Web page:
2. I appreciate your time in posting these insightful and kind comments. So glad the piece resonated with you and your fine work. Sharing our narratives can be beneficial for trainees as well – we’ve recently published on the use of faculty resilience narratives (videos) in residency education: https://www.igi-global.com/article/faculty-videos-of-resilience-narratives-at-two-institutions/245770 and using personal narrative in faculty feedback to students’ reflective writings: https://www.mededpublish.org/manuscripts/1832 Thanks for walking the talk in all you do for patients, colleagues, and learners and happy new year! All best, Hedy


  3. What a LOVELY reflection at the start of 2020. I am always in awe of how authentic, transparent openness from one (YOU) can amplify the “positive whispers” and calm the “negative screams” in others (like me)!


    • So gratifying for a writer to receive such feedback. I appreciate your time reading the piece and commenting on its impact. Positive feedback such as yours may encourage others to bring their authenticity and transparency to this space. Through this, perhaps, our deepened connection will be a ripple effect, even a wave to benefit our trainees and patients. A nice thought for the new year- thank you!


  4. When under stress long ago during my residency, I wondered how I was going to manage to continue. A physician colleague was observant enough to notice my distress from a distance. When denying a problem, she persisted. Again, I denied any issue but my body language gave me away. She then spoke five words, words that I have never forgotten. “How can I help you?” My life turned 180 degrees in an instant. Someone cared. Forty years later, we met at our Reunion. I was still working but she had chosen a new singing career a few years earlier. We recalled the earlier event. She saved me but modestly made light of it. You need people like that around you always. Your words Hedy are in the same vein. Not only patients but doctors need help too. You have likely saved a lot of folk from despairing a doctor’s life. I loved your sentiments.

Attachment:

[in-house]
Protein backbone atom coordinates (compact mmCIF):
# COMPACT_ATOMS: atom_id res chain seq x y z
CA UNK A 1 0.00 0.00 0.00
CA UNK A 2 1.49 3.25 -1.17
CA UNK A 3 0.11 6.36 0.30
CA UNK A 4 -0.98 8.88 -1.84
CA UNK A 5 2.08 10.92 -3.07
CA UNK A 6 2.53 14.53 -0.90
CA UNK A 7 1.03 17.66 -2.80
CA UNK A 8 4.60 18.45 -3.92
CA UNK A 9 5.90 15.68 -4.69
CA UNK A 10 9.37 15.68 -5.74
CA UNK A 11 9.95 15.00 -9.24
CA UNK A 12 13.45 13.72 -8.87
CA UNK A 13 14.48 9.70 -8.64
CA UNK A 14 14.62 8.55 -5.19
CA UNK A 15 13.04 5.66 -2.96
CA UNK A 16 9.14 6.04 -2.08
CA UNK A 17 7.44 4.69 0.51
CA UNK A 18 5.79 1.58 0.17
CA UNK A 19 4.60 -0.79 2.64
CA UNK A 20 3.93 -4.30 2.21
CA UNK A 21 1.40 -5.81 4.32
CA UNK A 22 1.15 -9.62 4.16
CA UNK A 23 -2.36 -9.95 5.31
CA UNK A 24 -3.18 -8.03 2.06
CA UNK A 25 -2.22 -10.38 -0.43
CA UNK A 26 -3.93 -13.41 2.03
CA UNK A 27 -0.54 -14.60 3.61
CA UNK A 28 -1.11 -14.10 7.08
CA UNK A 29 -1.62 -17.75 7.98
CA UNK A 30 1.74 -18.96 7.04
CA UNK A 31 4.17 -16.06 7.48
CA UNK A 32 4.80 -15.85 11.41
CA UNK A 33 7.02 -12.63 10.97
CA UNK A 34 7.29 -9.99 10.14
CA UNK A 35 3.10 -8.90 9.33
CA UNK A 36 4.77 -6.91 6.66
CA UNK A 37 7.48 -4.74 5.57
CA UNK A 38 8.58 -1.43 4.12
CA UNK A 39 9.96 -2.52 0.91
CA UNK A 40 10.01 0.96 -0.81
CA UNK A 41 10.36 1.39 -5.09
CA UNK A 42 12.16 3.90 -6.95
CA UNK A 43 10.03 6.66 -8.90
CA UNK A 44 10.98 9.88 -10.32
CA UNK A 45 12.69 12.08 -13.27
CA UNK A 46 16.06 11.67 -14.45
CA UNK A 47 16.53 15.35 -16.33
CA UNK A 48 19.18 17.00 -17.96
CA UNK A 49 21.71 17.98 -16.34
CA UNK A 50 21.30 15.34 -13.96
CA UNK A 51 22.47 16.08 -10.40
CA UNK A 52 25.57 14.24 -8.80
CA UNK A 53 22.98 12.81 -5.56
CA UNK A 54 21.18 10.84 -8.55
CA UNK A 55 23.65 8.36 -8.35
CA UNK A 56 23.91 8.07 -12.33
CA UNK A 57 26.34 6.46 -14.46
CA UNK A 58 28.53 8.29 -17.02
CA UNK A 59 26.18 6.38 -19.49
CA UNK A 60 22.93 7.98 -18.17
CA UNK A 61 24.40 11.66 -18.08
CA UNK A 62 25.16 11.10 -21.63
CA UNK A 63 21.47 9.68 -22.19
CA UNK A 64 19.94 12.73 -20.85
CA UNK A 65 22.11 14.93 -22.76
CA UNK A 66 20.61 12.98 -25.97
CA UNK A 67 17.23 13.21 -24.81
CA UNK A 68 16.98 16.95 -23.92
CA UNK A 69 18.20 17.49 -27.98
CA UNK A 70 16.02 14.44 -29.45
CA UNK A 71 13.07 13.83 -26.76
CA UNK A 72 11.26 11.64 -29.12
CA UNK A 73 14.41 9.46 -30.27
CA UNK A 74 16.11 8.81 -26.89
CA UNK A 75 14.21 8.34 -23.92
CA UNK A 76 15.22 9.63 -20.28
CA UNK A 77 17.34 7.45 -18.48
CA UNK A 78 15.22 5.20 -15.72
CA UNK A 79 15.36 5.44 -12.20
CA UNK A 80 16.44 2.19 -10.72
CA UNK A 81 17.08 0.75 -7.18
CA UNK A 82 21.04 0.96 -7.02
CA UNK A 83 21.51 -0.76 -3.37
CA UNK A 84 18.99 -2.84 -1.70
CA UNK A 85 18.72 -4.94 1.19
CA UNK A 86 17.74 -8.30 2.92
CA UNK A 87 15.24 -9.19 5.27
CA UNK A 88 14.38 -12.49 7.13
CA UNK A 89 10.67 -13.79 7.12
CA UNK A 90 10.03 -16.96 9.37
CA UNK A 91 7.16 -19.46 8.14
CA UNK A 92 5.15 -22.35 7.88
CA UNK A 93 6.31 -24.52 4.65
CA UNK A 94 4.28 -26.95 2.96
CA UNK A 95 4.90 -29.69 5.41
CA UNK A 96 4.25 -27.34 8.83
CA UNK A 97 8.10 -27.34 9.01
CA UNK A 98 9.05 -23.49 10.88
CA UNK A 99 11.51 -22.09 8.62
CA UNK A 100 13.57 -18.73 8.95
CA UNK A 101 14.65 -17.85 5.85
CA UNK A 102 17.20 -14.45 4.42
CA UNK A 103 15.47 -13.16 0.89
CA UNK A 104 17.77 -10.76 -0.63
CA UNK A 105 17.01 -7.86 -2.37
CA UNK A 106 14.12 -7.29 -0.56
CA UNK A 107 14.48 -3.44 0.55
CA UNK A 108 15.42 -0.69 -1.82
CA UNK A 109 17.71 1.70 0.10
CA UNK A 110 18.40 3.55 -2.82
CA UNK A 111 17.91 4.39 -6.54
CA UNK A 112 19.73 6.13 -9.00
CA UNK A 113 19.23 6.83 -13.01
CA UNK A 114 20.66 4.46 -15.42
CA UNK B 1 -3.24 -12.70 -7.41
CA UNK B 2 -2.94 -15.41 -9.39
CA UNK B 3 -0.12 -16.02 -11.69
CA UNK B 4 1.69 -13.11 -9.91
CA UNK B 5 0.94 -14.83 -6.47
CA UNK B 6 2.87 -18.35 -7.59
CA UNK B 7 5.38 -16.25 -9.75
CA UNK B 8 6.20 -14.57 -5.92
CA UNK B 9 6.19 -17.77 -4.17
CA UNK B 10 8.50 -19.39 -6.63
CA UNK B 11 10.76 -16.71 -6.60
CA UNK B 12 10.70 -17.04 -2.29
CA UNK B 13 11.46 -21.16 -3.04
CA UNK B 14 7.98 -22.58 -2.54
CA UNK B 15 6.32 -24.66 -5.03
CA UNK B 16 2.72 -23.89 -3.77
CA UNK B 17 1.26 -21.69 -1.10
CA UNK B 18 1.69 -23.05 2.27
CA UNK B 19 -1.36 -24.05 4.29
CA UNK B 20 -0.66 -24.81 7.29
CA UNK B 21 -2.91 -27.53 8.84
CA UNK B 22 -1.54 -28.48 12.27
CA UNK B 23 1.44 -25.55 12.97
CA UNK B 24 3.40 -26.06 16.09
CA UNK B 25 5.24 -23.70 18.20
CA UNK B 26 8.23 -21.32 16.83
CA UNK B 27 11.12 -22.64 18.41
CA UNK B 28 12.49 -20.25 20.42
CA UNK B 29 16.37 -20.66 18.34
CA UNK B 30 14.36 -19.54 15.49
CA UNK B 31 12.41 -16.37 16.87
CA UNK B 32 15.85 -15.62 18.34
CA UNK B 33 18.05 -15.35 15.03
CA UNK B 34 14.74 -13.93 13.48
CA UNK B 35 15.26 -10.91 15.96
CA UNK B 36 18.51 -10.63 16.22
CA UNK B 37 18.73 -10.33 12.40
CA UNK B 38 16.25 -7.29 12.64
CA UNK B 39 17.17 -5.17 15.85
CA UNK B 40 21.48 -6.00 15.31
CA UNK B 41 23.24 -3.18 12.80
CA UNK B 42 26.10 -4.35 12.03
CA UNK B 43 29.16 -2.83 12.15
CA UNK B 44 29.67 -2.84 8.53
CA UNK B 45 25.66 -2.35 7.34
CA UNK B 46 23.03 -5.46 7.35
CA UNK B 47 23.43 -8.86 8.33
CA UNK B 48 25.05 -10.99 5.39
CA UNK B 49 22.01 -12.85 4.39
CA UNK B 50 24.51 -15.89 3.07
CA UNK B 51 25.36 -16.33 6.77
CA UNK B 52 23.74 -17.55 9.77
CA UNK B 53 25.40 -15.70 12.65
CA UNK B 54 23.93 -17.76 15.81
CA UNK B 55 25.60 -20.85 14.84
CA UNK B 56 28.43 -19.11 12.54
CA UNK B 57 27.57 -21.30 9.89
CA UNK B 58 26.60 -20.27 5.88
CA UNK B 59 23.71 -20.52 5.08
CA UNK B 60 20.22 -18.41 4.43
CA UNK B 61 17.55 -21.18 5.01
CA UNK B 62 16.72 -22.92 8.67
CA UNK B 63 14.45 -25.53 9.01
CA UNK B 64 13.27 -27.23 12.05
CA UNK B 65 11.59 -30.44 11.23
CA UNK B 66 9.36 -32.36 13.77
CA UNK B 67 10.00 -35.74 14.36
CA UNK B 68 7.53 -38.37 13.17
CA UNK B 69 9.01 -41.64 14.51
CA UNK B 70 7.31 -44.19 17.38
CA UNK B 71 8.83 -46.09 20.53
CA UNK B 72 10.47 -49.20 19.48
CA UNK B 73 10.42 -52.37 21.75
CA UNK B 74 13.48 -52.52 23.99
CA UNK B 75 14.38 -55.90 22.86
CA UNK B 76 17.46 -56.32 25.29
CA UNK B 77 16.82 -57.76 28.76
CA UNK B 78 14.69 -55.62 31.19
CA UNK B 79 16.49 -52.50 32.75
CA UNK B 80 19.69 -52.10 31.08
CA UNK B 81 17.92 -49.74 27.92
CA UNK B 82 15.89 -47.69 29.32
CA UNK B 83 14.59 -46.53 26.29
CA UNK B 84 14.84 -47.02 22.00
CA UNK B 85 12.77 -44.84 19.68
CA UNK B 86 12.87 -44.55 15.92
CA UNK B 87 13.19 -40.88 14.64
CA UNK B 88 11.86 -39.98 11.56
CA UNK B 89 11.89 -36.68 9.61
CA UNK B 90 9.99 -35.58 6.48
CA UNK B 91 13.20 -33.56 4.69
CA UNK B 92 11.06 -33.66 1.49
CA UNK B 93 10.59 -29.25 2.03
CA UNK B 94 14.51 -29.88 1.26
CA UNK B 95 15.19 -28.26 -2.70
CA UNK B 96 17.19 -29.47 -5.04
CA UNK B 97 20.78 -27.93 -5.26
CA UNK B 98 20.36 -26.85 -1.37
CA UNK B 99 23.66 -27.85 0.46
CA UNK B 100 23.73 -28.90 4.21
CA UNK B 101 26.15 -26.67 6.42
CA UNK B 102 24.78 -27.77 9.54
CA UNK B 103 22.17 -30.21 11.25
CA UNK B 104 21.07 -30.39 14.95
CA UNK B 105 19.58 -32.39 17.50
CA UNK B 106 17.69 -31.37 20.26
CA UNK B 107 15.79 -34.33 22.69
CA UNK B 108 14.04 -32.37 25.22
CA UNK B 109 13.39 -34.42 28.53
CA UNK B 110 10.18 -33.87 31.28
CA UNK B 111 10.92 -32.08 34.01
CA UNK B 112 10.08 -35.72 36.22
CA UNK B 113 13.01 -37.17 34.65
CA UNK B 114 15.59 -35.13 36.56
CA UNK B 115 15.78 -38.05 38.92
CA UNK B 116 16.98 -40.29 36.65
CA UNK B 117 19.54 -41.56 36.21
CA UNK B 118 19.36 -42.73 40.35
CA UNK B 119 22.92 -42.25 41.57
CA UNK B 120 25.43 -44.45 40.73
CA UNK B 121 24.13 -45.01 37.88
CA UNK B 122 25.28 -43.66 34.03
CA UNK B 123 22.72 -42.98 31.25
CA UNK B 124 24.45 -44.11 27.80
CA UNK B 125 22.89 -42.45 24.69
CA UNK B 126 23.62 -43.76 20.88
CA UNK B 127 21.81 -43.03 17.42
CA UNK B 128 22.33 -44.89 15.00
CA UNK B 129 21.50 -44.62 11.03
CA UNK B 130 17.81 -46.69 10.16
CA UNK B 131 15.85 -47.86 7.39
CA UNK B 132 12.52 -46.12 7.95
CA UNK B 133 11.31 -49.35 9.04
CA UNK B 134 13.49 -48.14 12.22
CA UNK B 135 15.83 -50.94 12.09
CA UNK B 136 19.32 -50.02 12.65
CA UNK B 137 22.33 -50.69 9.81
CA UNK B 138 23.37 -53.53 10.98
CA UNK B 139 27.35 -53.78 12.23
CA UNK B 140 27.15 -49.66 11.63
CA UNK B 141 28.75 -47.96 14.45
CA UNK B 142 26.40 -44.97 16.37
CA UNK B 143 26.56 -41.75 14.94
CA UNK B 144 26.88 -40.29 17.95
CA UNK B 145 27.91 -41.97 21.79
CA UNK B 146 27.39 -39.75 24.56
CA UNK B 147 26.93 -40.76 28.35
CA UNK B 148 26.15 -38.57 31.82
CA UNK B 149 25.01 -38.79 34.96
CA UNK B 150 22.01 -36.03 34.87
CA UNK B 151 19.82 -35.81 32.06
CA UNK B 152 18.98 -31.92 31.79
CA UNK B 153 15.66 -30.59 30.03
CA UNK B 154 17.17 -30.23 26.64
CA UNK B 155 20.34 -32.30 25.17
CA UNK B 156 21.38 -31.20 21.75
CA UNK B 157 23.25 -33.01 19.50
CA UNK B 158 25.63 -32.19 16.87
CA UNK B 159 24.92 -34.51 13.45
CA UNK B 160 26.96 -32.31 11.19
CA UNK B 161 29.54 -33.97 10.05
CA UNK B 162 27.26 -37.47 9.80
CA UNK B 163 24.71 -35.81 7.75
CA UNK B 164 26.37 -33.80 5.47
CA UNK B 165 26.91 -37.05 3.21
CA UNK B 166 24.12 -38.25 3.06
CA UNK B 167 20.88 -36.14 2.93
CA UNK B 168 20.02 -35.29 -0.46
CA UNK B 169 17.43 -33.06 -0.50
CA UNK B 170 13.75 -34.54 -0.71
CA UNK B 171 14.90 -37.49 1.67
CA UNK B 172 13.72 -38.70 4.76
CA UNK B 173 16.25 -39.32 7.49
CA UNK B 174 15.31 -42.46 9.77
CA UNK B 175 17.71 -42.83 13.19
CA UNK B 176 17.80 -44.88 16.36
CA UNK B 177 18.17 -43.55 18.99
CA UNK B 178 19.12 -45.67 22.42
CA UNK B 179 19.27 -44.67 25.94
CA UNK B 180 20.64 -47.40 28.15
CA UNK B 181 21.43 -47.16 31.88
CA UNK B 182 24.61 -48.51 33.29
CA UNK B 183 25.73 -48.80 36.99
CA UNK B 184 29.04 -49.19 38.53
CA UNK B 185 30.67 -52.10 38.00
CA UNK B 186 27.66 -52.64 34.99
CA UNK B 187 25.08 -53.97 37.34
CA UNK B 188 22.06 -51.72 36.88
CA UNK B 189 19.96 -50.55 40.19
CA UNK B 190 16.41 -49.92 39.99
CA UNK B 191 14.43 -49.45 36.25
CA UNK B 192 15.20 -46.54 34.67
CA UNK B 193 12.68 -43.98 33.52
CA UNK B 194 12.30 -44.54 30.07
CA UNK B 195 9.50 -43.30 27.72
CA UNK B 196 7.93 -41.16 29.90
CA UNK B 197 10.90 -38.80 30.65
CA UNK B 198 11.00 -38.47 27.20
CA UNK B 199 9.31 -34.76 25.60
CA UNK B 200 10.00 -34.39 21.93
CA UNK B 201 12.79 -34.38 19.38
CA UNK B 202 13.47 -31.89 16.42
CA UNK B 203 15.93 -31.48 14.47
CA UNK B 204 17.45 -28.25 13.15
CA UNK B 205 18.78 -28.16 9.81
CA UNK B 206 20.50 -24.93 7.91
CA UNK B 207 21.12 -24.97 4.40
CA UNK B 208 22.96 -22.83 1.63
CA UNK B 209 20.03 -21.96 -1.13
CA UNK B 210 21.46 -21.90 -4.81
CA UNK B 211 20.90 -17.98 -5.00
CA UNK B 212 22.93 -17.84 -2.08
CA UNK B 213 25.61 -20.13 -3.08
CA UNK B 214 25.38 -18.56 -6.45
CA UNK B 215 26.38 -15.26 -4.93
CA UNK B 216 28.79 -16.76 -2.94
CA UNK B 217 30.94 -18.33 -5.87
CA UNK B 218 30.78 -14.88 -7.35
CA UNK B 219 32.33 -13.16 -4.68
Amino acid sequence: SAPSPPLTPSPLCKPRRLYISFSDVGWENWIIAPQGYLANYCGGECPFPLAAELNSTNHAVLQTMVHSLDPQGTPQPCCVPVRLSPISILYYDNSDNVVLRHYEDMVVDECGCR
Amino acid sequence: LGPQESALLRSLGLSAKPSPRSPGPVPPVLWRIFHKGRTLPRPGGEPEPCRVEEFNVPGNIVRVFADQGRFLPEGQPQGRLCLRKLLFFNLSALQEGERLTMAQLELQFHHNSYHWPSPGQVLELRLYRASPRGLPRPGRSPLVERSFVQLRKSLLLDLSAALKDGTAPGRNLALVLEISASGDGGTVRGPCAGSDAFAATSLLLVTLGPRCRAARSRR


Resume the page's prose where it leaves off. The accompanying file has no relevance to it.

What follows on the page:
• Oh Dr. Verjee I am so moved. How beautiful and validating it is to have my words resonate in this way. A writer puts a piece out there and a reader makes it their own. How fortunate we all are that this physician colleague reached out to you and helped so you can share your gifts and talents with a broader learning and practice community all these years and coming years! Thank you for your time in sharing your thoughts and for your kindness.


  5. Your post helped me start the new year with optimism and a new groundedness. I will approach others with, “how can I help?” and ask myself the same question. As always, you inspire and motivate me. Thank you for everything.


  6. Dr. Van Deusen – you are a sensitive soul and it has been a pleasure presenting for your learning community and getting to know you and your work better. I’m mutually inspired! Such positive energy within a supportive community of practice with #kindness and #gratitude can have a ripple effect if not a wave effect for patient care as well! Hope our paths cross soon.